Hong Kong Now Has Two Openly Gay Lawmakers

Jimmy Sham (center with red shirt and sashes) and Ray Chan (to the right of Sham) celebrate Sham’s election win / Image via Twitter @ray_slowbeat

Hong Kong has just elected another openly gay man to a lawmaker position.

For a while, Ray Chan was the only openly gay member of the legislative council in Hong Kong. This has made him a big name and face in the fight for LGBTQ rights and for democracy in the Chinese territory battling with political unrest.

But, the island nation recently held elections that resulted in a large Democratic wave. One splash within that wave was the addition of a new openly gay male councilmember.

As the BBC reports, the election resounded in a major upset within the district councils.

“Seventeen of the 18 district councils are now controlled by pro-democracy councilors, according to local media.” wrote the publication. “The election, the first since the wave of anti-Beijing protests began, saw an unprecedented turnout of more than 71%.”

One of those winners was Civil Human Rights Front leader Jimmy Sham. We’ve briefly reported on Sham before for his LGBTQ rights and artist rights advocacy. Namely, he represented a student performing artist who tied himself up in his underwear during Hong Kong Pride last year.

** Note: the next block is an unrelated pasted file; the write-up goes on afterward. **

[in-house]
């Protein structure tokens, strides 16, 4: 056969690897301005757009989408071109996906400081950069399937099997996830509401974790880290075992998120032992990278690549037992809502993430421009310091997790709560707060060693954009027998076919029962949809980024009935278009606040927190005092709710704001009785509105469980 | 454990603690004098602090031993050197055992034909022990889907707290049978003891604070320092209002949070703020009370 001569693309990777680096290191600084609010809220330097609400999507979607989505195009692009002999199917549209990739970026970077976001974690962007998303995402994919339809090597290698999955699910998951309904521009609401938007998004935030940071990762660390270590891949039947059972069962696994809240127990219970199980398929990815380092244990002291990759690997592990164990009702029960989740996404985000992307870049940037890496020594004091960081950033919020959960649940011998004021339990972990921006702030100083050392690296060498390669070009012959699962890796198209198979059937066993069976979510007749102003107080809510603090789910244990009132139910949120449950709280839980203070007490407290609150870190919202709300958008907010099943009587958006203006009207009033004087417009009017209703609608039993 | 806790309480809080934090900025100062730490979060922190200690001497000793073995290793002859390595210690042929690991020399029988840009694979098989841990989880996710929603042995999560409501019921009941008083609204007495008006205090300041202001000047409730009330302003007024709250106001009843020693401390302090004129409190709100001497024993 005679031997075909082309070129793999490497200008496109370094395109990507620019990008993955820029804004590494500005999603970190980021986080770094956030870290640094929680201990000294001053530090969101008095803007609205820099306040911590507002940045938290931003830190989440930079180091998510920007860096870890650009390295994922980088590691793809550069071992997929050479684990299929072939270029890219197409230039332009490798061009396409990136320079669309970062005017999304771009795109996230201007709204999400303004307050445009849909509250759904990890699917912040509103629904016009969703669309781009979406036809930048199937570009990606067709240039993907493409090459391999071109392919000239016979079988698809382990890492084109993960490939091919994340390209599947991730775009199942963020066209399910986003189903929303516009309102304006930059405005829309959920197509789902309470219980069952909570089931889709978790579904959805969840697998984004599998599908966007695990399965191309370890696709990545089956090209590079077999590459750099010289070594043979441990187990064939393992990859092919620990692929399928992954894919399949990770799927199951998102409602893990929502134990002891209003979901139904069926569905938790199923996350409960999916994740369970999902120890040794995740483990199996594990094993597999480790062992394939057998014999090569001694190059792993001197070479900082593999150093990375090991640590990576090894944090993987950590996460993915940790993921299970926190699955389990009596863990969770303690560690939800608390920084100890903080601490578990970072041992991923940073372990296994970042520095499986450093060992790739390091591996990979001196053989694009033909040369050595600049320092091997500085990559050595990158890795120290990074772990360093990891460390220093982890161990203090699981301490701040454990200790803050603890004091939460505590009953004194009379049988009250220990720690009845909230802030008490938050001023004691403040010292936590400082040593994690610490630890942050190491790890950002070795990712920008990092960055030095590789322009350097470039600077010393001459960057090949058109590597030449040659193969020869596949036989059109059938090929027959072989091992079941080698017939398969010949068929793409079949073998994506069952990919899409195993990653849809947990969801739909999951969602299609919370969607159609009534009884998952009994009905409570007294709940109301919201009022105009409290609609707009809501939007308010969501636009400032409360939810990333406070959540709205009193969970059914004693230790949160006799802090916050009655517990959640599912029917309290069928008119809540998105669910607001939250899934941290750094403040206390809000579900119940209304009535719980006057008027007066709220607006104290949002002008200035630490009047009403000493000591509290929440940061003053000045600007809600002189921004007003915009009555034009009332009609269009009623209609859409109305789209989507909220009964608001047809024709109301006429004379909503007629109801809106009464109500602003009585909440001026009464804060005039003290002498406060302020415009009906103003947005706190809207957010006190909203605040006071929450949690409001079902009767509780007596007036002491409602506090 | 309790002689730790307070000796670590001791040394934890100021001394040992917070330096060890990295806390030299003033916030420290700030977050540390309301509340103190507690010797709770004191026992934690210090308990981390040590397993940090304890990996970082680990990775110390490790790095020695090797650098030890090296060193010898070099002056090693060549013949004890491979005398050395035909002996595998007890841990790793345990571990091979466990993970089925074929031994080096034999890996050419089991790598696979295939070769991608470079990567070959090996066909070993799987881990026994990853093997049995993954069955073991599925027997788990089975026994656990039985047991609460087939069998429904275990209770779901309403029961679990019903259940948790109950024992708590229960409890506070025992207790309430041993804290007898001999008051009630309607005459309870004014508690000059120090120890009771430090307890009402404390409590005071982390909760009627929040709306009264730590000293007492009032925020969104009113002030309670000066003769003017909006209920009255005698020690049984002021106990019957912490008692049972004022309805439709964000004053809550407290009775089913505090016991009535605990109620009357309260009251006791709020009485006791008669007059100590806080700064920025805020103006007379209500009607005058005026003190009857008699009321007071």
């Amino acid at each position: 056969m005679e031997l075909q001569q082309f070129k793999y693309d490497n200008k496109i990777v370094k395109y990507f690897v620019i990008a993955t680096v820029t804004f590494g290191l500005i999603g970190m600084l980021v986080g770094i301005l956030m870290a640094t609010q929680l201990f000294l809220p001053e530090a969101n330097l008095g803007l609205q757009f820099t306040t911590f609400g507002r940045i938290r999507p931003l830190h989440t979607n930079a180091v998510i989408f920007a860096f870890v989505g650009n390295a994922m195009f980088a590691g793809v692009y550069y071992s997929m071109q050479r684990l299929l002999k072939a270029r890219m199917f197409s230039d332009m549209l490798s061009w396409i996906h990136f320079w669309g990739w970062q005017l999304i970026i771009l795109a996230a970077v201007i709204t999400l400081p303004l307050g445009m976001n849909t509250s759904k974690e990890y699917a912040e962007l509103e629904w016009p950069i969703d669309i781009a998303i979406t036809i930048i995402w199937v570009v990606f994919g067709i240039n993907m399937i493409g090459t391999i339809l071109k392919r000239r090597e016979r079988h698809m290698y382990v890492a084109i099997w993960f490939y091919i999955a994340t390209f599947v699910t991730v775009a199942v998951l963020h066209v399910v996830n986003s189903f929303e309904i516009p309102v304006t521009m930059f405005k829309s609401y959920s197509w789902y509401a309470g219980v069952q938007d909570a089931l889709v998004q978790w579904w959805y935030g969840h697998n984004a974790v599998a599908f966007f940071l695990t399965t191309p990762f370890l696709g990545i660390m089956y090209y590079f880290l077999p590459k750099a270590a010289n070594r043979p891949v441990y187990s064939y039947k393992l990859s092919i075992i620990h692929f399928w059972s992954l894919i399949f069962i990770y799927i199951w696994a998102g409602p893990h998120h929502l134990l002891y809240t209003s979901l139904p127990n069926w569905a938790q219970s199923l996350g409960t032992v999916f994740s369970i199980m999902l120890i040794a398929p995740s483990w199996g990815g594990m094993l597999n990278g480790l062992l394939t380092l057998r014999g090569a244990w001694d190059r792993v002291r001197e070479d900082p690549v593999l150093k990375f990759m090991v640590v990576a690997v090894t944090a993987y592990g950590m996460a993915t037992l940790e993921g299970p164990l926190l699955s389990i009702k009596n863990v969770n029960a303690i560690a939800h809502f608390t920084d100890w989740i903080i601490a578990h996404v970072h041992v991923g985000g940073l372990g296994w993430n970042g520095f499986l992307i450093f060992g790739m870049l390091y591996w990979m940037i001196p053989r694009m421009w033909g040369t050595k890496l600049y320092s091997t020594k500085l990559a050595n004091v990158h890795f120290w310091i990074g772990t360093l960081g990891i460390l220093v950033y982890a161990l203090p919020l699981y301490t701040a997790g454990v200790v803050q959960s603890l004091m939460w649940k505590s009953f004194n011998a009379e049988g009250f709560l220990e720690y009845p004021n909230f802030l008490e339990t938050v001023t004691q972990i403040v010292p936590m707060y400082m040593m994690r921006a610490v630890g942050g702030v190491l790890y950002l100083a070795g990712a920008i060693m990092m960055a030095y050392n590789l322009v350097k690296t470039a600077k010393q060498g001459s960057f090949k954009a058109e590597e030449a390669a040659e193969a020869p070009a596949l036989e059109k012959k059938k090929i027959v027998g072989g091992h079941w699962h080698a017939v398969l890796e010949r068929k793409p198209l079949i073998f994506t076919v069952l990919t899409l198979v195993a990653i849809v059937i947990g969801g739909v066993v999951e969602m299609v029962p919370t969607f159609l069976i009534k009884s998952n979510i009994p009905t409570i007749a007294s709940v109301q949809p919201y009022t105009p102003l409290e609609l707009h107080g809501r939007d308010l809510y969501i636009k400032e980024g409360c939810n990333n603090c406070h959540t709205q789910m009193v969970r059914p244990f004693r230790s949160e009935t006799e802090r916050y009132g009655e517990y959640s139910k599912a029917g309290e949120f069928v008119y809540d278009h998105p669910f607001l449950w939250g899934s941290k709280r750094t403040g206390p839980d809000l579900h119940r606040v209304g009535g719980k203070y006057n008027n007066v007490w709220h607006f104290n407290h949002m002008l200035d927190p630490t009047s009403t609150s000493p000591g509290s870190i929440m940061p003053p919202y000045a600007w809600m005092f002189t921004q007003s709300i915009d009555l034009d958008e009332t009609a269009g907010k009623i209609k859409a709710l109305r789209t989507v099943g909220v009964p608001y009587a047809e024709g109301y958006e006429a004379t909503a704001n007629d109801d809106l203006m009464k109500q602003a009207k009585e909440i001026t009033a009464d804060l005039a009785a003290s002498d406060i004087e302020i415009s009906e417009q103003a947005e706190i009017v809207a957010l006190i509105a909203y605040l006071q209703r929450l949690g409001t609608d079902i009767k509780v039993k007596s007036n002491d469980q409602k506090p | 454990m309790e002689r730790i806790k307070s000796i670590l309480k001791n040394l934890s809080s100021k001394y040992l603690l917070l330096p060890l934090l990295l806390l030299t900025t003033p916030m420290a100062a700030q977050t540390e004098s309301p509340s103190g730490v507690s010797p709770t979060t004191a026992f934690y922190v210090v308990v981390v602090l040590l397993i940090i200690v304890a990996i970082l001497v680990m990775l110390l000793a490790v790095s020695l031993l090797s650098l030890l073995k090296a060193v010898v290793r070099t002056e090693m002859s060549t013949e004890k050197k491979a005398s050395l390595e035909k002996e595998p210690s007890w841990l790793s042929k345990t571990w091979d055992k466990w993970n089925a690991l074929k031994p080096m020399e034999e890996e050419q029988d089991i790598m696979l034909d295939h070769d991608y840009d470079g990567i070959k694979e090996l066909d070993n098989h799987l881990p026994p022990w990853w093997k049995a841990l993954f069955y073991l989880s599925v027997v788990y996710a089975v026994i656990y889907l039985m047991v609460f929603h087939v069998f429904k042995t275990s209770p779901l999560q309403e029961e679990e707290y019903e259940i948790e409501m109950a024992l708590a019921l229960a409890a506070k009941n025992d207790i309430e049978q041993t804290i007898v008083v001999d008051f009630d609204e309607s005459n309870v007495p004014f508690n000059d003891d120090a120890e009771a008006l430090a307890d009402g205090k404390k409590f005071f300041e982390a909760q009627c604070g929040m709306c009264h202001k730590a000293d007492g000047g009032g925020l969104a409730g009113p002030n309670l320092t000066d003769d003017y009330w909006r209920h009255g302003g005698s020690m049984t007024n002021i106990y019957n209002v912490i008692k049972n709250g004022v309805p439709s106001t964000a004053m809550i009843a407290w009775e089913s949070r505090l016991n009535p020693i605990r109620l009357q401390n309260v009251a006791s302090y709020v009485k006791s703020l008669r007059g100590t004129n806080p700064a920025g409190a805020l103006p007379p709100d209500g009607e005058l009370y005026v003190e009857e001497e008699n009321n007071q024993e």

But Jimmy Sham is now moving onto much bigger things. Namely, the major lawmaking branch of the city-state. But that win doesn’t come without its sacrifices. During the campaign, Jimmy Sham was attacked by a group of men with hammers. To this day, he is still recovering and walking around with a crutch.


But despite that setback, Jimmy Sham and allies are happy to see this win. According to the New York Times, Ray Chan celebrated with Jimmy Sham on the latter’s win. A picture of which, you can see above.

In addition to Jimmy Sham entering the council, many career politicians who fought against same-sex marriage and LGBTQ rights have lost their district council races. This grand sweep of democratic and progressive votes reflects the ongoing push for democracy in the island being threatened by Chinese rule.

“We are trying to listen to the demands of the people and to fight for their rights,” said Sham post-election.

Source: The BBC, The New York Times, Towleroad

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